Yahoo CEO Marissa Mayer has been clear since she became the company's CEO in July 2012 that turning around the aging portal is a multi-year project. Two-and-a-half years into that turnaround, the company issued its quarterly progress report on Tuesday.
So how's the turnaround going so far? Better, actually.
The company's overall revenue totaled $1.23 billion in the first quarter of 2015, up 8% year-over-year. The company reported net income of $21 million for the quarter, a 93% drop from a year earlier.
The first quarter of 2015 marked the third time Yahoo has grown its total quarterly revenue year-over-year under Ms. Mayer and the first time its display advertising revenue has grown year-over-year since the third quarter of 2012. The company also stretched out the one positive revenue streak it had going, increasing its search revenue year-over-year for the fifth straight quarter. Here's a chart showing why that matters:
Yahoo has never grown its overall, display and search revenues year-over-year in the same quarter under Ms. Mayer.
Of course it should have been all-but-inevitable that Yahoo's revenues would eventually grow after shrinking for so long. For some context, Yahoo is just getting back to where it was in the first quarter of 2012 revenue-wise.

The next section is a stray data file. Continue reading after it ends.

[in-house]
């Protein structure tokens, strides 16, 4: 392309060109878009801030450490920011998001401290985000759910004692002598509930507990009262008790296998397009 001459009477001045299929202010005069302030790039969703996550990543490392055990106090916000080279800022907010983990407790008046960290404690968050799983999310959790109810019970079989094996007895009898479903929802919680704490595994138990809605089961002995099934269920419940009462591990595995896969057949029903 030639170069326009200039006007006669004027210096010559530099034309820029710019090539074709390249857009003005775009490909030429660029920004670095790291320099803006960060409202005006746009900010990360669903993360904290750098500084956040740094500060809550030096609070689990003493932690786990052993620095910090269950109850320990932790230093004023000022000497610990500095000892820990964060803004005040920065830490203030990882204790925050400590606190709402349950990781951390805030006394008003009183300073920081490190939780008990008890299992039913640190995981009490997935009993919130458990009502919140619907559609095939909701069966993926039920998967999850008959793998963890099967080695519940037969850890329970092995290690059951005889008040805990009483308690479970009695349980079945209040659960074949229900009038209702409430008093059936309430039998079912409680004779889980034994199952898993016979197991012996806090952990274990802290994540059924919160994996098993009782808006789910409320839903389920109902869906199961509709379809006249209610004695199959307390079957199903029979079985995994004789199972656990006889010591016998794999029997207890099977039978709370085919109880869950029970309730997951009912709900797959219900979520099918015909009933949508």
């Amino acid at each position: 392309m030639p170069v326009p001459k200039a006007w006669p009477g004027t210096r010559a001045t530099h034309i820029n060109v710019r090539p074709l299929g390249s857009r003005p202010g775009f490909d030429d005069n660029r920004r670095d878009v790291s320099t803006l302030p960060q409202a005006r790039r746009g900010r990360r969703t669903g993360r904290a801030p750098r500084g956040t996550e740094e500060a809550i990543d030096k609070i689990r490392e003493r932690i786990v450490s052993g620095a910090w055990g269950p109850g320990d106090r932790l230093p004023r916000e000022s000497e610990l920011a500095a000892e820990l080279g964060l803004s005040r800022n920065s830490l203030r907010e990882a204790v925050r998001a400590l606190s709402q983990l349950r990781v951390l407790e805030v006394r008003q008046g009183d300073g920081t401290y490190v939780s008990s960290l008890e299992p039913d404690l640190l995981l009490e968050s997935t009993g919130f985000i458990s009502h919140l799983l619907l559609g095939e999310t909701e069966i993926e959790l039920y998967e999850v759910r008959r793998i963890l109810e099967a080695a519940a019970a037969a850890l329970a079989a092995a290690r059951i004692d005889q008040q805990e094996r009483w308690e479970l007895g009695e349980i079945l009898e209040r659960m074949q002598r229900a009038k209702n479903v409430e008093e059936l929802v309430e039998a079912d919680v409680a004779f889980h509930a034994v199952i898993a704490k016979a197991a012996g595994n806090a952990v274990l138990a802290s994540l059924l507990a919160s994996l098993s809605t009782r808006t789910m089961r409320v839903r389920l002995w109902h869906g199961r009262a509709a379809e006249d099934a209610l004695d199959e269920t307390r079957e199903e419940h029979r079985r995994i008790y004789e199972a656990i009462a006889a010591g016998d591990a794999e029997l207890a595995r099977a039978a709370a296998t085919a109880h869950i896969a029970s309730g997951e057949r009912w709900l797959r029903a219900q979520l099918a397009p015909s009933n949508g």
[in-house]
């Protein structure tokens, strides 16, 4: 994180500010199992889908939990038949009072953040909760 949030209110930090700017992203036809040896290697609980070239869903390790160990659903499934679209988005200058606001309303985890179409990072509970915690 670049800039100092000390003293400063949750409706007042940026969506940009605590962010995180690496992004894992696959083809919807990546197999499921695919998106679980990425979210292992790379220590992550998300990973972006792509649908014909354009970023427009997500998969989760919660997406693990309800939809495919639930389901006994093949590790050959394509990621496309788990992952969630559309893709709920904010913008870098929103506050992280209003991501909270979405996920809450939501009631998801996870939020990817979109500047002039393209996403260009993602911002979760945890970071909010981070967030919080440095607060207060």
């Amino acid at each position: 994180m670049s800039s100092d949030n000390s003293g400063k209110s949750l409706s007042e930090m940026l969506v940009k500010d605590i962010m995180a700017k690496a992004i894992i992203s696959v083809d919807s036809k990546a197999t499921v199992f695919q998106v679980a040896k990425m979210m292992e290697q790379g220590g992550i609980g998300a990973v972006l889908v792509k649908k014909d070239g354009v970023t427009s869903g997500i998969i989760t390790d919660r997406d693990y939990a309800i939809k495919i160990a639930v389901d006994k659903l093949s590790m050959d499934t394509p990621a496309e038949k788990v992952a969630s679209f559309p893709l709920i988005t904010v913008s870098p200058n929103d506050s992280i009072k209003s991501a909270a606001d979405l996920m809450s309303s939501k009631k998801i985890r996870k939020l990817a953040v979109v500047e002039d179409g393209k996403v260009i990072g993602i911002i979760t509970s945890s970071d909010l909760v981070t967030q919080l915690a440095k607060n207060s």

- Overall revenue: $1.22 billion in Q1 2012 vs. $1.23 billion in Q1 2015.
- Display revenue: $511.2 million in Q1 2012 vs. $464 million in Q1 2015.
- Search revenue: $470.4 million in Q1 2012 vs. $532 million in Q1 2015.
But the underpinnings of Yahoo's ad revenue have shifted since 2012. For example, the company says it had virtually no mobile revenue when Ms. Mayer took over. Now it has $234 million in mobile revenue, up 61% year-over-year in Q1 2015.
Search has also become a bigger business under Ms. Mayer, a former Google exec. In the first full quarter since Yahoo replaced Google as the default search engine for Mozilla's Firefox web browser, search has once again contributed more revenue to Yahoo than display advertising, which had historically been the company's biggest revenue stream. In Q1, Yahoo's search revenue grew 20% year-over-year to $532 million, thanks to people clicking on more search ads and advertisers paying more per click.
Yahoo's display advertising business finally had a good quarter, but it remains on shaky ground. In the first quarter, Yahoo made $464 million from display advertising, which is up 2% from last year and ends a nine-straight-quarter trend of year-over-year declines. However, one negative display-related trend persists. For each of that past seven quarters including Q1, Yahoo has sold more ads than it did the year before, but it sold them for less money than the prior year.
During the company's earnings call on Tuesday, Ms. Mayer said that the company's revenue from premium ads -- such as home-page takeovers -- had declined 40% year-over-year. And its audience ads, which are standard banners bought programmatically and targeted using Yahoo data, declined 19% because programmatic buying had lowered prices, she said.